Missouri Family E-News

May 5, 2015

          
Federal Court Delays Action in Missouri Marriage Showdown 

A federal court has delayed action on a legal challenge to the Missouri Marriage Amendment which defines marriage as the union of one man and one woman.

A three-judge panel of the 8th Circuit Court of Appeals has placed on hold a case known as Lawson v. Kelly.  In that case, a group of homosexual "couples" demanded that the Jackson County Recorder of Deeds issue them "marriage" licenses.

U.S. District Judge Ortrie Smith had ruled in favor of the couples in a tyrannical decision that ignored U.S. Supreme Court precedent and previous rulings of the 8th Circuit Court of Appeals, which has jurisdiction on federal constitutional matters in Missouri.

Judge Smith extrapolated from the Equal Protection Clause of the 14th Amendment an invisible fundamental right for same-sex couples to "marry" each other.  He ruled that Missouri's Marriage Amendment violated the Equal Protection Clause.

The Marriage Amendment was adopted by Missouri voters in August of 2004.  71 percent of Missouri voters affirmed the historical truth that marriage is by its very nature the legal union of a man and a woman.

The three-judge panel of the 8th Circuit was poised to hear an appeal of Judge Smith's decision filed by the Missouri Attorney General's office.  The case had been consolidated with similar challenges to marriage laws in Arkansas, Nebraska, and South Dakota filed by homosexual rights proponents.

The 8th Circuit panel was scheduled to hear oral arguments in the cases next Tuesday, May 12th.  They have now deferred further proceedings in the case until after the U.S. Supreme Court issues a definitive ruling on the subject of so-called same-sex "marriage."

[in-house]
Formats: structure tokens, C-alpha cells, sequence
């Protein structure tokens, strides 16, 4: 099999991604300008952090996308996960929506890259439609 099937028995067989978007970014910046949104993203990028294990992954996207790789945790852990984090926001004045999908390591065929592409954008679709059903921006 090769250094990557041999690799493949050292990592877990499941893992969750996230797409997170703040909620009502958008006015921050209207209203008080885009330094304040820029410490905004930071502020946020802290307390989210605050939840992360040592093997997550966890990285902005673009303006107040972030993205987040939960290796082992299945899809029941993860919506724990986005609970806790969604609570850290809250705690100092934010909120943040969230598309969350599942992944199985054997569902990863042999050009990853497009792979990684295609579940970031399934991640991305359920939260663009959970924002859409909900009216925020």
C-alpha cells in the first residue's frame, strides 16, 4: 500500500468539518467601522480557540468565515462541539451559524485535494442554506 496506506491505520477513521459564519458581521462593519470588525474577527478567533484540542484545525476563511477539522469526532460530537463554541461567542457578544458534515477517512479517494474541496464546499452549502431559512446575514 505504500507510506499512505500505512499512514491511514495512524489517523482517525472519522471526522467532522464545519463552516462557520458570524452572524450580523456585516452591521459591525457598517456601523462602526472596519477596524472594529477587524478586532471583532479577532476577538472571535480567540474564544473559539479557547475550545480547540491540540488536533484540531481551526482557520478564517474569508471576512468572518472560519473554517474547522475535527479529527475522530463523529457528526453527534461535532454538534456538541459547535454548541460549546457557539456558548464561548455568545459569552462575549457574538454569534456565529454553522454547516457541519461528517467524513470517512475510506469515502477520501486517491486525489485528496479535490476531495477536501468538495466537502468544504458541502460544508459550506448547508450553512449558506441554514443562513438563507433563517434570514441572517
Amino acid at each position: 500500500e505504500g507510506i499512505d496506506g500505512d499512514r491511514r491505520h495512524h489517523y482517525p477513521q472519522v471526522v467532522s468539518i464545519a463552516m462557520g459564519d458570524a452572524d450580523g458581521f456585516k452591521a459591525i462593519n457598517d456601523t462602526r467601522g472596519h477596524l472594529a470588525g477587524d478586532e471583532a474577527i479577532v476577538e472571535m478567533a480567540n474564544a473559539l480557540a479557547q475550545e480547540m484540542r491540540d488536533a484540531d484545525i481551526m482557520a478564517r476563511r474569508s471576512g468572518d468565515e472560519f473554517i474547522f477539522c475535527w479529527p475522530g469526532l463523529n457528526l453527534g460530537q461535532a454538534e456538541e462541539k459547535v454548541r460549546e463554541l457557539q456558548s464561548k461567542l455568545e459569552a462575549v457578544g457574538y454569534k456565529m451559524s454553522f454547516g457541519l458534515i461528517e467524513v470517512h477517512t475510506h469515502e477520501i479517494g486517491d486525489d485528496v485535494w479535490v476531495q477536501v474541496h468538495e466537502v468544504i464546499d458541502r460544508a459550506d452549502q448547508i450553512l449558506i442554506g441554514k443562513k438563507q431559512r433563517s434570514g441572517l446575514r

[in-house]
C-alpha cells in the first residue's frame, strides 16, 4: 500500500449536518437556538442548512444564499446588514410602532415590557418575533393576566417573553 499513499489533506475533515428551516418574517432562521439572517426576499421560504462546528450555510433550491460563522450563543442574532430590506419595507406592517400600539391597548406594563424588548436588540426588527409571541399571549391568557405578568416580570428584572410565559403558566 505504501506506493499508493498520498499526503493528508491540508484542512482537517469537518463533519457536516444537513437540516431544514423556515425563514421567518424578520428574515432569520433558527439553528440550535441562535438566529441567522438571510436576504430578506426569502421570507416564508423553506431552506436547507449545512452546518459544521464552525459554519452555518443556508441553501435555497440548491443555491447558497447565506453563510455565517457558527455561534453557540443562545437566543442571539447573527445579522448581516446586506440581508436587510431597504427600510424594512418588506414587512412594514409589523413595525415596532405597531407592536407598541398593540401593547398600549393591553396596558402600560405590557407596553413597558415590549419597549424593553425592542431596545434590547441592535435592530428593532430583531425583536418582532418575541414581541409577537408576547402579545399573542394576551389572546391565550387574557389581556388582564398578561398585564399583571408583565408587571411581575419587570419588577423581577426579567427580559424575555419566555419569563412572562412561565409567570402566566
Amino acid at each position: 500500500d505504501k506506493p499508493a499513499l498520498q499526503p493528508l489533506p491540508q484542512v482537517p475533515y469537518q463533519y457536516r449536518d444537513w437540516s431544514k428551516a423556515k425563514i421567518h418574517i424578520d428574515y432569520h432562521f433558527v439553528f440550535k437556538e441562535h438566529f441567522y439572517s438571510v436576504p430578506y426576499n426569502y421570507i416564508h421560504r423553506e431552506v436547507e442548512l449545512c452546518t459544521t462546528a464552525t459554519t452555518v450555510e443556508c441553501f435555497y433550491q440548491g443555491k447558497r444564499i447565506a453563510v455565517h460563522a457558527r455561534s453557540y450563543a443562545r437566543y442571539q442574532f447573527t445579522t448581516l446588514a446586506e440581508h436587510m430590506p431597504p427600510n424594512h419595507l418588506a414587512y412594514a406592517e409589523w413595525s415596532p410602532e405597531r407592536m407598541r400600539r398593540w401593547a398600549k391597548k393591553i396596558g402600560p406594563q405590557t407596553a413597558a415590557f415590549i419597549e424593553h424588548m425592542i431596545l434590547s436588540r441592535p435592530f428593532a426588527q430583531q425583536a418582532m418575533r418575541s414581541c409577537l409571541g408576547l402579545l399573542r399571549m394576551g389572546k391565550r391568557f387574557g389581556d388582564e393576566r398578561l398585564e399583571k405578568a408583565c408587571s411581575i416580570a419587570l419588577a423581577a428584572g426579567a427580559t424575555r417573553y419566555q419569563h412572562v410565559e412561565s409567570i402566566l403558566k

The Supreme Court heard oral arguments last Tuesday in a case known as Obergefell v. Hodges.  That case involves an appeal of a ruling by the 6th Circuit Court of Appeals upholding traditional marriage amendments in the states of Michigan, Ohio, Kentucky, and Tennessee.

The Supreme Court is expected to issue a momentous ruling in that case by the end of June.  Their decision could force all states to recognize homosexual unions as tantamount to marriage, or could leave the states with the power to define marriage on their own, as they have throughout American history.

We will have more to say on this subject in coming weeks. 


  

Listen to the Broadcast Version of the Jeff City Update online at 
null  


Christians Support 
Oregon Couple  
Punished for Faith

Concerned Christians around the country are rallying around an Oregon couple who have operated a bakery who are being punished by the government for standing firm in their Christian convictions.  Aaron and Melissa Klein, the owners of Sweet Cakes by Melissa in Gresham, Oregon, have been assessed a crushing punitive fine of $135,000 by a state administrative law judge.

The Kleins have been the harsh victims of a complaint filed with the Oregon Bureau of Labor and Industries.  The complaint was filed by a lesbian couple who had requested that the store bake a "wedding cake" for their same-sex ceremony in 2013.  The Kleins declined the request, saying that participation in such a ceremony conflicted with their religious beliefs.  They stated that they could not celebrate something that God has declared to be sinful.

The Christian couple were charged with violating the Oregon Equality Act, which prohibits discrimination based on "sexual orientation."   Oregon labor officials subsequently found the Kleins guilty of violating the state law, and Administrative Law Judge Alan McCullough affirmed that ruling.

Now Judge McCullough has imposed an exceedingly egregious fine of $135,000 against the Kleins for the "emotional, mental, and physical suffering" experienced by the lesbian couple.   They claimed that they had been "mentally raped" by the Kleins' action, and had experienced 88 different negative symptoms, including "high blood pressure, impaired digestion, weight gain, and an acute loss of confidence."